On the Count of Three Review: A Brilliant Black Comedy Tackles Suicide and Depression

Posted 2022/05/13 3 0

Clinical depression and suicide aren’t usually sources of laugh-out-loud humor. On the Count of Three spins the darkest of subject matters into a hilarious and poignant black comedy. The premise has two lifelong friends promising to shoot each other at the end of their final day. The quest to wrap up loose ends turns into an entirely unexpected journey of understanding. They face long simmering problems that have defined their personalities. On the Count of Three is a daring film that pushes boundaries. Comedian Jerrod Carmichael is sublime in his feature directorial debut.

On the Count of Three has a startling open. Val (Carmichael) and Kevin (Christopher Abbott) face each other with guns pointed at their heads. They begin to count down. The film then flashes back to earlier that morning. Kevin is in a psychiatric facility after a failed suicide attempt. He tries to cajole the therapist into releasing him. She doesn’t buy his story. Kevin viciously snaps at her.

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Val works at a construction company that makes mulch. He smokes cigarettes while thinking about his girlfriend, Natasha (Tiffany Haddish). He hates himself, his job, and boorish co-workers. He’s stupefied when his boss happily informs him of a promotion. Val will soon be the mulch manager. He has had enough of a sad life and visits Kevin, his best friend, in the hospital and ingeniously breaks him out. Val has two guns. Kevin is surprised by Val’s plan; but he’s also ready to check out. Kevin has one thing to do before pulling the trigger. They decide to pay a visit to the psychiatrist (Henry Winkler) that ruined Kevin’s life as a boy.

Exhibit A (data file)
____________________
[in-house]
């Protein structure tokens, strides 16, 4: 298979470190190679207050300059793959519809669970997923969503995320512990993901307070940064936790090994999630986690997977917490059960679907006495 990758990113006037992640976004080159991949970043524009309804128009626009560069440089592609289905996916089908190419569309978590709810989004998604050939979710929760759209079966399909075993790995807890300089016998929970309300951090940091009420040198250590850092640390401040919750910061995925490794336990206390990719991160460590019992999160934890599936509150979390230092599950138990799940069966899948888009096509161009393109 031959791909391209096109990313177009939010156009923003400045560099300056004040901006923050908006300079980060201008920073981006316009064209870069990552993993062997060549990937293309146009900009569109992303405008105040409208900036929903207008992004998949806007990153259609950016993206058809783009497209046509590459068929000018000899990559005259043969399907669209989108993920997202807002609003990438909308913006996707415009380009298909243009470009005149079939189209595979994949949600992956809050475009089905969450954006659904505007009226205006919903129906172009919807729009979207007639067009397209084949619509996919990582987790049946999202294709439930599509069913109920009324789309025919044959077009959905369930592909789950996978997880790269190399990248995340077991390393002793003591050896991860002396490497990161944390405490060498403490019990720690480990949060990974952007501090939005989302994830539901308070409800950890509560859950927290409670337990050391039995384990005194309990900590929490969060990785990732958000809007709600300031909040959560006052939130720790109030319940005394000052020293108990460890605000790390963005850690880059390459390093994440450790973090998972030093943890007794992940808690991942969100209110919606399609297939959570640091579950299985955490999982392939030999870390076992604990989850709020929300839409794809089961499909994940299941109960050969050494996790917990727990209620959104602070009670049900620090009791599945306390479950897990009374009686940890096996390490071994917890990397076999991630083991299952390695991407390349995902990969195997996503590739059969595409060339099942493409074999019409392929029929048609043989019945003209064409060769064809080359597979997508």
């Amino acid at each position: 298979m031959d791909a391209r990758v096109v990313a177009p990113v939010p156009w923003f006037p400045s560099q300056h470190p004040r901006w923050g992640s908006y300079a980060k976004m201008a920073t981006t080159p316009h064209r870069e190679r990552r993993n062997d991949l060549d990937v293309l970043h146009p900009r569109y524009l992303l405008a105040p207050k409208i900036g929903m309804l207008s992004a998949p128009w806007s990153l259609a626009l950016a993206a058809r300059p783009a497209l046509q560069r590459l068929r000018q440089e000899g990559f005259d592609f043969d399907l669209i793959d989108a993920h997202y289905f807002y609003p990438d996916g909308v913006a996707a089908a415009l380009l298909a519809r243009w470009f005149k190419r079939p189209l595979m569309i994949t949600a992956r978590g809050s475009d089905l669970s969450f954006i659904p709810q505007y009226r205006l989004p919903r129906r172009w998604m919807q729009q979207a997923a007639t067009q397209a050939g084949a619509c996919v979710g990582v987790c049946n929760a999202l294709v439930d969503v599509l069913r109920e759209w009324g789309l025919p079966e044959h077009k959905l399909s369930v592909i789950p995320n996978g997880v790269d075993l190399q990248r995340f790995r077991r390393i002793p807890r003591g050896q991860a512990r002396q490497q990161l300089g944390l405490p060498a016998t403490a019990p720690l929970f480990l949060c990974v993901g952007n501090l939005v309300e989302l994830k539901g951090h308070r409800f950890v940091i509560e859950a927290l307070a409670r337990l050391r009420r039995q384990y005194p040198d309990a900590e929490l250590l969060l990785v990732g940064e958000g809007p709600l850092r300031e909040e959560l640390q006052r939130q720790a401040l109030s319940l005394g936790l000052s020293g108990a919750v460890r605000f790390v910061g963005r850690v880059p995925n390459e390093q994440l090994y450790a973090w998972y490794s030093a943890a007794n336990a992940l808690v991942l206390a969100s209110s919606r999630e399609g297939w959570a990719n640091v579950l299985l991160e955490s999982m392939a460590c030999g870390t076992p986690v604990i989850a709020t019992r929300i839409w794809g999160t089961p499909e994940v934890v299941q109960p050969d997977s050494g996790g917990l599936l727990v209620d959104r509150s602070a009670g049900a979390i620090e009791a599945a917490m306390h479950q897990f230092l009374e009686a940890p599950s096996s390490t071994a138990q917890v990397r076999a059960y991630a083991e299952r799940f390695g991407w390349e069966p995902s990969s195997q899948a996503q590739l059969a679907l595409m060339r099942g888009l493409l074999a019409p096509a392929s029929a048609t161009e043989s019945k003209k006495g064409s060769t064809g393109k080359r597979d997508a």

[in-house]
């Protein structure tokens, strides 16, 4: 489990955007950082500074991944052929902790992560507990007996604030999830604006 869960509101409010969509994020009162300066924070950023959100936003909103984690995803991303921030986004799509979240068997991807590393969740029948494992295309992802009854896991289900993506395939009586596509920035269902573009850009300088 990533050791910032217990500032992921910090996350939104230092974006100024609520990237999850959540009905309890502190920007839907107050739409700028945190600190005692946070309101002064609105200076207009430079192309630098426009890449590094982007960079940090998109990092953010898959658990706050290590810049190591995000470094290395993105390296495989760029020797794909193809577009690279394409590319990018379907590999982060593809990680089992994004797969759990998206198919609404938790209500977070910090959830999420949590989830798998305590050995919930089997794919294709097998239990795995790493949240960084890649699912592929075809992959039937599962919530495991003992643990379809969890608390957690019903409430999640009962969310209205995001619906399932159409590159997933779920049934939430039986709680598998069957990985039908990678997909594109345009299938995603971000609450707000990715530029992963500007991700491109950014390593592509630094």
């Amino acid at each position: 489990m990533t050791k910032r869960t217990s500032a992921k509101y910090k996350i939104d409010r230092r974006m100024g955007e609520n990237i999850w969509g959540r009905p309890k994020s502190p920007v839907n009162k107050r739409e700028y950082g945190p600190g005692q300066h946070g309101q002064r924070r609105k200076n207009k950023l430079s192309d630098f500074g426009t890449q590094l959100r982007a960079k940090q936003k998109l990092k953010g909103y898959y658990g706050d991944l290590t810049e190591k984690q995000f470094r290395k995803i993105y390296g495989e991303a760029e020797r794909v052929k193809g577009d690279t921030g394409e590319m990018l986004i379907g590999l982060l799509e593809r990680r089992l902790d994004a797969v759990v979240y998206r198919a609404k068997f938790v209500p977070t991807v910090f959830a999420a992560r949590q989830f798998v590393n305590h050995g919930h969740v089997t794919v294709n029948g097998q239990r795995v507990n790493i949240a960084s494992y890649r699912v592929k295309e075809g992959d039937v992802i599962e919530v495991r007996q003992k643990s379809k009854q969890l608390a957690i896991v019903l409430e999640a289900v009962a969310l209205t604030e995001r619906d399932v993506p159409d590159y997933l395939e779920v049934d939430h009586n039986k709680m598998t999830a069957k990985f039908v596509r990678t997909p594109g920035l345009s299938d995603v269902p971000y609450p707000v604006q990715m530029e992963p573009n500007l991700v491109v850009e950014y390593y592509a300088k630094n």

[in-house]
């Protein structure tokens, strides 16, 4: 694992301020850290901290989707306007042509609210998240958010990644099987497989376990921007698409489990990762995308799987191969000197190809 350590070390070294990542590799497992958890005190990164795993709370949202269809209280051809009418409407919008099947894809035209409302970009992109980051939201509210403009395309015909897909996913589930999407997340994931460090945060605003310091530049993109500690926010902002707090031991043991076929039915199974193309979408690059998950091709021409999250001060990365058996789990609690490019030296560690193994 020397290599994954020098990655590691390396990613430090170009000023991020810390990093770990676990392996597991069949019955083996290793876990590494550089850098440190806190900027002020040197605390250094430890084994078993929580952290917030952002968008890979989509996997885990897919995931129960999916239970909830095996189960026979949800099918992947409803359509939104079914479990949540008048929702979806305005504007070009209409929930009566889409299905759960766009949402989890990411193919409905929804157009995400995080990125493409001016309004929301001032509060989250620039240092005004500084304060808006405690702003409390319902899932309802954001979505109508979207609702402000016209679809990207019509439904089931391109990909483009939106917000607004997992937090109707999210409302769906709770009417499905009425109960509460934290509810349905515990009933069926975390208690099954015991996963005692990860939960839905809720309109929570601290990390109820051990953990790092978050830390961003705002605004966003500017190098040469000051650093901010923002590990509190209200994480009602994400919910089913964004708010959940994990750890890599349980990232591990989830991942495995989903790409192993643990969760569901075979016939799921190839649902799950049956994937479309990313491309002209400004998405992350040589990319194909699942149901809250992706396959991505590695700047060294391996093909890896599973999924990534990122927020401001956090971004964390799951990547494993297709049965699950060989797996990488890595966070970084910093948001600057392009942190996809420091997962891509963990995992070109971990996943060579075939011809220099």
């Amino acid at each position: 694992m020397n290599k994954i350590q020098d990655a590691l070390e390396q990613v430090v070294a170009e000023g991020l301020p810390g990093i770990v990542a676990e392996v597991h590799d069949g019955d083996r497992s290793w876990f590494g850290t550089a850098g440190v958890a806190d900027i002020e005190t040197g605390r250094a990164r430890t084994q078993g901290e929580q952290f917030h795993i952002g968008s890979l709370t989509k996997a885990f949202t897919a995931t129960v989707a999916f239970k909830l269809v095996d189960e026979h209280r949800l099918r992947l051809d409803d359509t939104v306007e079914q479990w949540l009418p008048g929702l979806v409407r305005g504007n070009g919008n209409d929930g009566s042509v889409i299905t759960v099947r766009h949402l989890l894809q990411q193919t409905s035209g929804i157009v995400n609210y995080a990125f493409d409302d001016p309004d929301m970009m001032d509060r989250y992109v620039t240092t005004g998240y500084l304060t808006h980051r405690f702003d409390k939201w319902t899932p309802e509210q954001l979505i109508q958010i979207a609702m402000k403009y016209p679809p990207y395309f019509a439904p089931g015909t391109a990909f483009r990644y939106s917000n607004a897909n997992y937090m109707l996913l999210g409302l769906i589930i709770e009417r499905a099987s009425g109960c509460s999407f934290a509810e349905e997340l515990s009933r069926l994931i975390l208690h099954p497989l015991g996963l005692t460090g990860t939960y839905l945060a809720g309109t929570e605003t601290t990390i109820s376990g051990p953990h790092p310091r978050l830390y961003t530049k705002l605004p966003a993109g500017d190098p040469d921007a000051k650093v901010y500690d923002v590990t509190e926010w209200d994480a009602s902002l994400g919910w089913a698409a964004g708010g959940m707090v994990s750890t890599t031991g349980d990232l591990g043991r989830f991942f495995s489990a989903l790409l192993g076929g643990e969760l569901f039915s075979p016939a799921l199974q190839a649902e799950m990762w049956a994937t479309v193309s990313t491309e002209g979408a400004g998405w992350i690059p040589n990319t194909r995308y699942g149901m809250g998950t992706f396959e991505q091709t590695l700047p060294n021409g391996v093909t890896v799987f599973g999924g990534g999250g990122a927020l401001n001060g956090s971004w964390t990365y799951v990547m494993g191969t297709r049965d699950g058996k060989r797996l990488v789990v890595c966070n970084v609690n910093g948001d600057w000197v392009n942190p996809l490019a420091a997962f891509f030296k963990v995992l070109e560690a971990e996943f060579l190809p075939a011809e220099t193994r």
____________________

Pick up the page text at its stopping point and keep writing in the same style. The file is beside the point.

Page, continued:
Val and Kevin Find Comfort in Each Other

On the Count of Three does not mock or make light of suicide. In fact, it’s quite the contrary. Val and Kevin have been bullied incessantly. They found comfort in each other. Kevin has struggled with depression since childhood. He warns Val that suicide can’t be a rash decision. He’s been “broken” for as long as he can remember. Val is tired of hurting. He sees no point in further distress. Val has no desire to wake up tomorrow.

Their efforts to confront their abusers takes comical twists. Val and Kevin bungle their way into deeper issues. Val hides a big secret from Kevin. It comes to light in a way that changes the calculus of both men. The pact’s resolve comes into question. Val realizes that the choice to end it all doesn’t stop responsibilities. The mess he leaves behind will have to be cleaned up by others. Kevin takes a different view; the world is better off without them.

On the Count of Three tackles mental anguish with searing honesty. Val and Kevin represent average people who are lost in hopelessness. They can’t see any light through the dark cloud of depression. The film shows that there are no easy answers. A singular cure cannot solve everything. The will to find resolve is the first step to combat sadness. Ask for help. Share your pain. Suicide is a point of no return. No one should fight depression alone.

Carmichael is a revelation here. He addresses suicide with a deft comedic touch. Carmichael continues his brilliance as a stand-up performer in front and behind the camera. On the Count of Three proves again that laughter is the best medicine.

Help is available 24 hours a day at the National Suicide Prevention Hotline. Please call (800) 273-8255 if you’re feeling hopeless and alone.

On the Count of Three is a production of Annapurna Pictures, Orion Pictures, Valparaiso Pictures, Werner Entertainment and Morningside Entertainment. It will be released theatrically on May 13th by United Artists Releasing.

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